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Anatomy and Neurophysiology of the Cough Reflex : ACCP Evidence-Based Clinical Practice Guidelines FREE TO VIEW

Brendan J. Canning, PhD
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Correspondence to: Brendan J. Canning, PhD, Johns Hopkins Asthma and Allergy Center, 5501 Hopkins Bayview Circle, Baltimore, MD 21224; e-mail: bjc@jhmi.edu



Chest. 2006;129(1_suppl):33S-47S. doi:10.1378/chest.129.1_suppl.33S
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Objectives: To describe the anatomy and neurophysiology of the cough reflex.

Methods: A review of the literature was carried out using PubMed and the ISI Web of Knowledge from 1951 to 2004. Most of the referenced studies were carried out in animals

Conclusions: Studies carried out in animals provide suggestive but inconclusive evidence that C-fibers and rapidly adapting receptors (RARs) arising from the vagus nerves mediate coughing. Recent studies also have suggested that a vagal afferent nerve subtype that is not readily classified as a RAR or a C-fiber may play an important role in regulating cough. Afferent nerves innervating other viscera, as well as somatosensory nerves innervating the chest wall, diaphragm, and abdominal musculature also likely play a less essential but important accessory role in regulating cough. The responsiveness and morphology of the airway vagal afferent nerve subtypes and the extrapulmonary afferent nerves that regulate coughing are described.

Figures in this Article

Coughing occurs as a consequence of aspiration, the inhalation of particulate matter, pathogens, accumulated secretions, postnasal drip, inflammation, and mediators associated with inflammation. The elderly, newborns, lung transplant recipients, and patients with paralysis or neuromuscular disorders have a poorly developed and/or compromised cough reflex, and are rendered highly susceptible to lung infections and aspiration pneumonia.14 Under normal conditions, therefore, cough serves an important protective role in the airways and lungs. In diseases such as asthma, COPD, gastroesophageal reflux disease (GERD), and upper airway cough syndrome due to a variety of rhinosinus conditions (previously referred to as postnasal drip syndrome), however, cough may become excessive and nonproductive, and is potentially harmful to the airway mucosa.,4 These contrasting consequences of coughing can be attributed to the parallel afferent pathways regulating this important defensive reflex of the airways.

Our current understanding of the afferent neuronal pathways regulating the cough reflex is derived almost entirely from studies in animals. In these studies,510 conclusive evidence that vagal afferent nerves are responsible for initiating the cough reflex has been provided. The terminations of these vagal afferents are found in abundance in the airway mucosa and in the airway wall from the upper airways to the terminal bronchioles and lung parenchyma.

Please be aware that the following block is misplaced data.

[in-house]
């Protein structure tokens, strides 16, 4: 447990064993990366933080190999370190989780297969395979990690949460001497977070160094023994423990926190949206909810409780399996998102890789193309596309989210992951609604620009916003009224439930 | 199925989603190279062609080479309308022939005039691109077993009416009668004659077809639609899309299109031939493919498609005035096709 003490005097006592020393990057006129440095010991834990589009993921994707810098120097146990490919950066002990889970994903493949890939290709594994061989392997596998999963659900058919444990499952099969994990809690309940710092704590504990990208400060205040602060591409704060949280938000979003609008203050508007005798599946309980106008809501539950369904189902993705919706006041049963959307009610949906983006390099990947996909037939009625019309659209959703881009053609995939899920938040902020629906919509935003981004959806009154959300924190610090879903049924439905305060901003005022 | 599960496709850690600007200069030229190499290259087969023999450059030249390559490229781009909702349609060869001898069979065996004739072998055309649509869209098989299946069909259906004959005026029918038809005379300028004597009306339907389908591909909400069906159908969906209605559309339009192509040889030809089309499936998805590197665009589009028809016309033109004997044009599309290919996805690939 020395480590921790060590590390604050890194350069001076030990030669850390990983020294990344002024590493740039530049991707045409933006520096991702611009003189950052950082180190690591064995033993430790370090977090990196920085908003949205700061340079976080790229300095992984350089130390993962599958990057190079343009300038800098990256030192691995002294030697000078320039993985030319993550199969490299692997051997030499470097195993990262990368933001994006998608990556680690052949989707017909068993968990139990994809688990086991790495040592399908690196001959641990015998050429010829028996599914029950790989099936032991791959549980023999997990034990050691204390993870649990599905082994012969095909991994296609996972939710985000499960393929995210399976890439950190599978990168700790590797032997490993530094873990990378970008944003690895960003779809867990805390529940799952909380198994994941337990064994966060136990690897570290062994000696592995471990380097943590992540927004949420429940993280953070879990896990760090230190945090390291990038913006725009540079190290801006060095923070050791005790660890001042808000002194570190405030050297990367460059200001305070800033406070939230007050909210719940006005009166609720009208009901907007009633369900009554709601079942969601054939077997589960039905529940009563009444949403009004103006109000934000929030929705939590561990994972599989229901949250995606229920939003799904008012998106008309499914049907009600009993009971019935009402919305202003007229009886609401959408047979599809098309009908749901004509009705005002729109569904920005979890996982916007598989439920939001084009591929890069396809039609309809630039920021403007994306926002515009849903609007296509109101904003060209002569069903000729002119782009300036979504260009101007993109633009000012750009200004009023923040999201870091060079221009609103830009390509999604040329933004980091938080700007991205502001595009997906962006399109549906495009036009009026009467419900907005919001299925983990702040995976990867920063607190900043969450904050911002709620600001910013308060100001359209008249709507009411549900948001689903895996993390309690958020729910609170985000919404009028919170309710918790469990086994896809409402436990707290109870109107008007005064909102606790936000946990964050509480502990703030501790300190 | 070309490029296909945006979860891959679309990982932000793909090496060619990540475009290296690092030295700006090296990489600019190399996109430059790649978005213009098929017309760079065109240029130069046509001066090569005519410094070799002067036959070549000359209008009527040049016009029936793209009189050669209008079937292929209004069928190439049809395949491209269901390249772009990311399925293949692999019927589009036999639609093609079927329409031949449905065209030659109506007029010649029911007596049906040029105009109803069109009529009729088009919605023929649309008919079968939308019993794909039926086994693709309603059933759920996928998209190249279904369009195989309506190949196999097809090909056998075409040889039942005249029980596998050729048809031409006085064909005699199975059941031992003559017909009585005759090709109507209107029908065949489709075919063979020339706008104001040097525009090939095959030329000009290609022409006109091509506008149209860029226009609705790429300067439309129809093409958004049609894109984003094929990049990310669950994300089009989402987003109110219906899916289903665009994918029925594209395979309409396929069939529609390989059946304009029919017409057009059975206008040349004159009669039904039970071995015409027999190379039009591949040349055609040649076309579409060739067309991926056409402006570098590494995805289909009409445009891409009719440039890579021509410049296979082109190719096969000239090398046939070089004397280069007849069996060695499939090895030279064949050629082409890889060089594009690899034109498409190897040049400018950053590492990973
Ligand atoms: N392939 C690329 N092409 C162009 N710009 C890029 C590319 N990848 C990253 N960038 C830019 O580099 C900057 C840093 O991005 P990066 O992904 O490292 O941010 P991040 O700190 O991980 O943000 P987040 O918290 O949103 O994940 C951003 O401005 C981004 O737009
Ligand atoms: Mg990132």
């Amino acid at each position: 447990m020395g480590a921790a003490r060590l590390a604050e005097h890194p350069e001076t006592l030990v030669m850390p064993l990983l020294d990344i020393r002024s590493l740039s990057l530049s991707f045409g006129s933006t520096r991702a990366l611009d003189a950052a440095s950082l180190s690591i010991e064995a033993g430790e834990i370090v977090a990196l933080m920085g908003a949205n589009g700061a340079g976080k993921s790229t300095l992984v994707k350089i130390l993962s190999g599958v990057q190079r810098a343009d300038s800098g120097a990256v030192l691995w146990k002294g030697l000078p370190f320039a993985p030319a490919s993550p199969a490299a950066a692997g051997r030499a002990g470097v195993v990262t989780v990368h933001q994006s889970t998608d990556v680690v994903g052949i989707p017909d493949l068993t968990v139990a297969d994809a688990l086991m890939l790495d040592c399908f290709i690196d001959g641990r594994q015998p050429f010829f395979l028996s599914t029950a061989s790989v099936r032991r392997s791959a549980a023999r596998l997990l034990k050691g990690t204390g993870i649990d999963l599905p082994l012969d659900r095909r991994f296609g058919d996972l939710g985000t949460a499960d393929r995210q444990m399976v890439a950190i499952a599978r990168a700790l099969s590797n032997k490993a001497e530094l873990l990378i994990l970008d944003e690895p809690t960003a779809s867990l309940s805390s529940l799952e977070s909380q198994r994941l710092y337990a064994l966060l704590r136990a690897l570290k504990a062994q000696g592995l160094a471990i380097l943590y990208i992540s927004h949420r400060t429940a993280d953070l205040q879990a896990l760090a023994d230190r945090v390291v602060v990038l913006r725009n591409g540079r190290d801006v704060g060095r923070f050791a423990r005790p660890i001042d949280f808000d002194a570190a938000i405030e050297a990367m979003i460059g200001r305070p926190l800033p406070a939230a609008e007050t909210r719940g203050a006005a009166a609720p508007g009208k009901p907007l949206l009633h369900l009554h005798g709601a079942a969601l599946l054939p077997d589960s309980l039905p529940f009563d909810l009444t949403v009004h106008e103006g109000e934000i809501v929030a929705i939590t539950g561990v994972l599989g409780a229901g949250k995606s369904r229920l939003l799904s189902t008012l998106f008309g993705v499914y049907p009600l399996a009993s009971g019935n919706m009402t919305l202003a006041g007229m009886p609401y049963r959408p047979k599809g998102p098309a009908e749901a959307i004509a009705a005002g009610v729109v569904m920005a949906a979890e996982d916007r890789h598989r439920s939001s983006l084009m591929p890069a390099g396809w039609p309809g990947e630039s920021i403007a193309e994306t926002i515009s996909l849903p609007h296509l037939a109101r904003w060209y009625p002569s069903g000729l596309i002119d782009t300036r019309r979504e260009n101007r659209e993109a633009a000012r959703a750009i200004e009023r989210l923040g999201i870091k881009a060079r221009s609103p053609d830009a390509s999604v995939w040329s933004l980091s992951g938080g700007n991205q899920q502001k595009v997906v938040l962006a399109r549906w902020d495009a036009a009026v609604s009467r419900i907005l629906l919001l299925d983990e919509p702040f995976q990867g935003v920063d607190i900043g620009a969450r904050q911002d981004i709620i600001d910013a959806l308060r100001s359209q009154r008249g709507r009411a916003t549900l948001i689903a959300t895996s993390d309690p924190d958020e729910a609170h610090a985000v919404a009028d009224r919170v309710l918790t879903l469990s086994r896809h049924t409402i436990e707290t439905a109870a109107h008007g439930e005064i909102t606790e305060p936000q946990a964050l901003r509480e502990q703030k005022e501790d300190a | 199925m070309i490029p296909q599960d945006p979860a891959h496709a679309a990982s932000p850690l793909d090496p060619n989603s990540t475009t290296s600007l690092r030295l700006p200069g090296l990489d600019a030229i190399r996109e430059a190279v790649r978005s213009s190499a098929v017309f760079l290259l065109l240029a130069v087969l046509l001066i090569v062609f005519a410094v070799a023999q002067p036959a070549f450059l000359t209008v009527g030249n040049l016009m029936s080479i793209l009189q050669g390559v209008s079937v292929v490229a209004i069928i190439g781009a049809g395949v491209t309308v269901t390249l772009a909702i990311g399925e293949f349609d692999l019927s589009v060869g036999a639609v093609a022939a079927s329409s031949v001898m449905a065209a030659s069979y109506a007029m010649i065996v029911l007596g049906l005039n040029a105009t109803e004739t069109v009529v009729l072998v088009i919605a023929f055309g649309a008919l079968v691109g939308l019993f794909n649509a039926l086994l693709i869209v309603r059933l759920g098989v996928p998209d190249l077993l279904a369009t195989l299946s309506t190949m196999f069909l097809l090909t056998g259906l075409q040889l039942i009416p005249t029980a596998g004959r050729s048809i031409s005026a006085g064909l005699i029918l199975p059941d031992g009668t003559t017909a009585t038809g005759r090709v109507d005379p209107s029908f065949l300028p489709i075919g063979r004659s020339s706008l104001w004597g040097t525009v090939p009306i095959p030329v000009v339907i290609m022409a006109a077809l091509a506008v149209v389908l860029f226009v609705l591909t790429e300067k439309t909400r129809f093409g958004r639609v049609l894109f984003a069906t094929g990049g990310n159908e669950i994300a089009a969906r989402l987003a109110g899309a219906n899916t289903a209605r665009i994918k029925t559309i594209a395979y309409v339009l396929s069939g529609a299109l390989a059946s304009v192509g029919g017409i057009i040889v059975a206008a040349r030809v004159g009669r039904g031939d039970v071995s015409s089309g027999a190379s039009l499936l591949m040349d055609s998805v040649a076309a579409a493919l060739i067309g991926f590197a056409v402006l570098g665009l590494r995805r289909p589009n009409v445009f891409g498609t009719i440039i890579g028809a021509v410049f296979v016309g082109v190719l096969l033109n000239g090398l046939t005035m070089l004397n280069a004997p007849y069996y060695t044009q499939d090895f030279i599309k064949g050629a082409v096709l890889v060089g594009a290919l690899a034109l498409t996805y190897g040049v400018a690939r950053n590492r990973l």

Afferent neuronal subtypes can be identified based on their physicochemical sensitivity, adaptation to sustained lung inflation, neurochemistry, origin, myelination, conduction velocity (A-fiber, > 3 m/s; C-fiber, < 2 m/s), and sites of termination in the airways (Fig 1 ). The utility of each of these approaches for defining airway afferent nerve subtypes is limited in large part by the lack of specificity of the various characteristics studied.521 When evaluated in combination, however, these attributes can be used to identify at least three broad classes of airway afferent nerves (Fig 2 , Table 1 ).

In this article, the classes of vagal afferent nerves innervating the airways and their role in regulating the cough reflex will be defined. The mechanisms by which extrapulmonary stimuli (eg, refluxate, upper airway irritation, or postnasal drip) initiate coughing will also be discussed. The information presented in this article was gathered by a literature search from 1951 to 2004 using both PubMed and the ISI Web of Knowledge.

Rapidly Adapting Receptors

The anatomy of rapidly adapting receptor (RAR) terminations in the airway wall is unknown. Functional studies1117 of RARs suggest that they terminate within or beneath the epithelium of both intrapulmonary and extrapulmonary airways, but primarily the intrapulmonary airways. RARs are differentiated from other airway afferents by their rapid adaptation (ie, 1 to 2 s) to sustained lung inflations (Fig 2).,1319 Other distinguishing properties of RARs include their sensitivity to lung collapse and/or lung deflation, their responsiveness to alterations in dynamic lung compliance (and thus their sensitivity to bronchospasm), and their conduction velocity (4 to 18 m/s), which is suggestive of myelinated axons.1121 The sustained activation of RARs produced by dynamic lung inflation, bronchospasm, or lung collapse indicates that the adaptation of RARs is not attributable to an electrophysiologic adaptation.11,13,2021 Perhaps RARs are thus better defined as dynamic receptors that respond to changes in airway mechanical properties (eg, diameter, length, and interstitial pressures).